Side effects of radiation

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Radiation targets cancer cells but can also damage healthy cells, which can cause different side effects. Read an overview of these side effects, find out when you may notice them whether you can predict which side effects you may have.

Key points

  • Side effects of radiation are caused when the radiation damages healthy cells in addition to the cancer cells.
  • Side effects you experience will depend on the part of the body being treated, size of the area and strength of radiation.
  • Some side effects may be noticed right away but others may develop more slowly.
  • Not everyone will get all possible side effects, and for many people side effects are mild.

Side effects of radiation

The goal of radiation therapy is to target cancer cells. Unfortunately, radiation can also affect healthy cells, which can lead to changes in how you feel and how your body works. These are called side effects.

Some side effects, such as feeling tired, are common with radiation. Other side effects depend on the:

  • part of your body being treated
  • size of the area being treated
  • strength of the radiation

When will I notice side effects?

The damage to cells from radiation builds up over time. For this reason, it may take a while before you start to notice any side effects. Some side effects will show up quickly and others will develop more slowly. Some will last only a short time and then go away, but others may stay with you.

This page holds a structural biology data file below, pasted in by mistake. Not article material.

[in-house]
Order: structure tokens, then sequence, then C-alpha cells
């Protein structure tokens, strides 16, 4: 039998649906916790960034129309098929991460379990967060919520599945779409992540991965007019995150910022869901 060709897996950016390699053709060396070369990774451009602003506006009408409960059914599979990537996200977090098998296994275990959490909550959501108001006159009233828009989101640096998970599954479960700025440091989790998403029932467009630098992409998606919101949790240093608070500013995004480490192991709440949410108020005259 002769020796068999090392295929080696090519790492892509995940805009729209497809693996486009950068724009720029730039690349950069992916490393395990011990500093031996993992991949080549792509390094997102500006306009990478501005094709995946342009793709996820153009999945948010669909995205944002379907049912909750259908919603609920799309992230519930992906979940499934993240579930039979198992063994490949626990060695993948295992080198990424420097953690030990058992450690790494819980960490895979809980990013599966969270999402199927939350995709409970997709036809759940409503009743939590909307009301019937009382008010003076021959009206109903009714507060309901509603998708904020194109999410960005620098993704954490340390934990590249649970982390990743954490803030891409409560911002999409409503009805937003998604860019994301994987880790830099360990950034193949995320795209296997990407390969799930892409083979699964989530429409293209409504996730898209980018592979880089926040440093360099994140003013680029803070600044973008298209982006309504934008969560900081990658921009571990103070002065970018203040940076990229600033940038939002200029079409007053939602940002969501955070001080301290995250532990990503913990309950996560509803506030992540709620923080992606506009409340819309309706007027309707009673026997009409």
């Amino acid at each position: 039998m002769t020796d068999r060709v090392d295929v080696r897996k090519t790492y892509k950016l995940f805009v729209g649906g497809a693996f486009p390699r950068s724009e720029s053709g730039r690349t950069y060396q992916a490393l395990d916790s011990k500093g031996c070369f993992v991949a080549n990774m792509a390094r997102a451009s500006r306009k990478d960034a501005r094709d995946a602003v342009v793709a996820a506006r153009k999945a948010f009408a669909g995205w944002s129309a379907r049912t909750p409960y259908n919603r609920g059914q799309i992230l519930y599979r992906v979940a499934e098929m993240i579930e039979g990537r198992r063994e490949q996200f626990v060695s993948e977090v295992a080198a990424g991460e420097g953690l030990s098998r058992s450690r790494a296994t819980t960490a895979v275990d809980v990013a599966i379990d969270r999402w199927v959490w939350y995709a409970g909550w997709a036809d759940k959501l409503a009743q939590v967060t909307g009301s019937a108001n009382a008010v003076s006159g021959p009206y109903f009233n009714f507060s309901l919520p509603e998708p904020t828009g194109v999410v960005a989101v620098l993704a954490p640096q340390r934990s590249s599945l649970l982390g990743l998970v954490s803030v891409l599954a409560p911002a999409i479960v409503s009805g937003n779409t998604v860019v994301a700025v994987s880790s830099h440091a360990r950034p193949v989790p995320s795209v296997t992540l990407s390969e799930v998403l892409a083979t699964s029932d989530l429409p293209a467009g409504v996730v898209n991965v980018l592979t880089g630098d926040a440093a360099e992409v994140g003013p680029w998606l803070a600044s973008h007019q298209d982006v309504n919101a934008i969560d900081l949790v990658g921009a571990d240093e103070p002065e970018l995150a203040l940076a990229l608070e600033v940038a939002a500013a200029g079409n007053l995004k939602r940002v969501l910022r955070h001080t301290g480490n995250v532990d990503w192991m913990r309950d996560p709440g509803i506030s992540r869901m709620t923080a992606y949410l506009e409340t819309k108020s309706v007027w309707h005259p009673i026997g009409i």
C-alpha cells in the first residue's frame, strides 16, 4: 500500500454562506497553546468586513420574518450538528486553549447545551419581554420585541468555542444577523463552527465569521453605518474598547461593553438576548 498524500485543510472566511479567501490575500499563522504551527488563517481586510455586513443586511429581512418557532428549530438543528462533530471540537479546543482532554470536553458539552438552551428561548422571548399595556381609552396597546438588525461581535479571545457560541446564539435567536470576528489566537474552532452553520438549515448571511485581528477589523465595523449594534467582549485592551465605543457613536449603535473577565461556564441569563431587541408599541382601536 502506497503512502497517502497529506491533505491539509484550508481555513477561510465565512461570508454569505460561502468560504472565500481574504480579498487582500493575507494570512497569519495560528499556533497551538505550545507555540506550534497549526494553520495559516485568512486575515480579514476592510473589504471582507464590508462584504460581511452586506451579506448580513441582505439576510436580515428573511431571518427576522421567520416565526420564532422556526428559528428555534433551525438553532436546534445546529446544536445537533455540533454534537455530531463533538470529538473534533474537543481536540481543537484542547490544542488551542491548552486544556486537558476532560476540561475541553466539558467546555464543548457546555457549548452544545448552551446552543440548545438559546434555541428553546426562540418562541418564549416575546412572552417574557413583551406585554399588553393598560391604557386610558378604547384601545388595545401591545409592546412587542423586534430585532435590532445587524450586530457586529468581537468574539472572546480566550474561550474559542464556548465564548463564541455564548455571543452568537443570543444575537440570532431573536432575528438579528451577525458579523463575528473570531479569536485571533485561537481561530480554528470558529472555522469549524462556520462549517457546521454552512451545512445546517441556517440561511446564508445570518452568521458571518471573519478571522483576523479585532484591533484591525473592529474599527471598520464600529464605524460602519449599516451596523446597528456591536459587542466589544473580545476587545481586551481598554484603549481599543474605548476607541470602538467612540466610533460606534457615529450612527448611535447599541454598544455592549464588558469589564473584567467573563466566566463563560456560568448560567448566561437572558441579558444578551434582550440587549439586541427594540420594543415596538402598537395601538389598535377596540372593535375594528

The next sections describe some side effects particular to radiation therapy. These include:

Some other common side effects of radiation are:

You will learn about these side effects and tips to manage them in the section on managing your symptoms.

Remember, not everyone gets all the possible side effects and for many people side effects are mild.

How can I predict which side effects I might have?

Each person responds differently to radiation therapy. It’s also common to have other types of treatment such as chemotherapy combined with radiation. These other treatments can cause side effects too.

For these reasons, it’s tough to predict exactly which side effects you might have. Your health-care team will talk to you and your parent/caregiver about the kinds of side effects you can expect and how you can manage them.

Understanding a bit about possible side effects, how to handle them and who can help can make coping with radiation a little easier.

Last updated: September 3rd 2019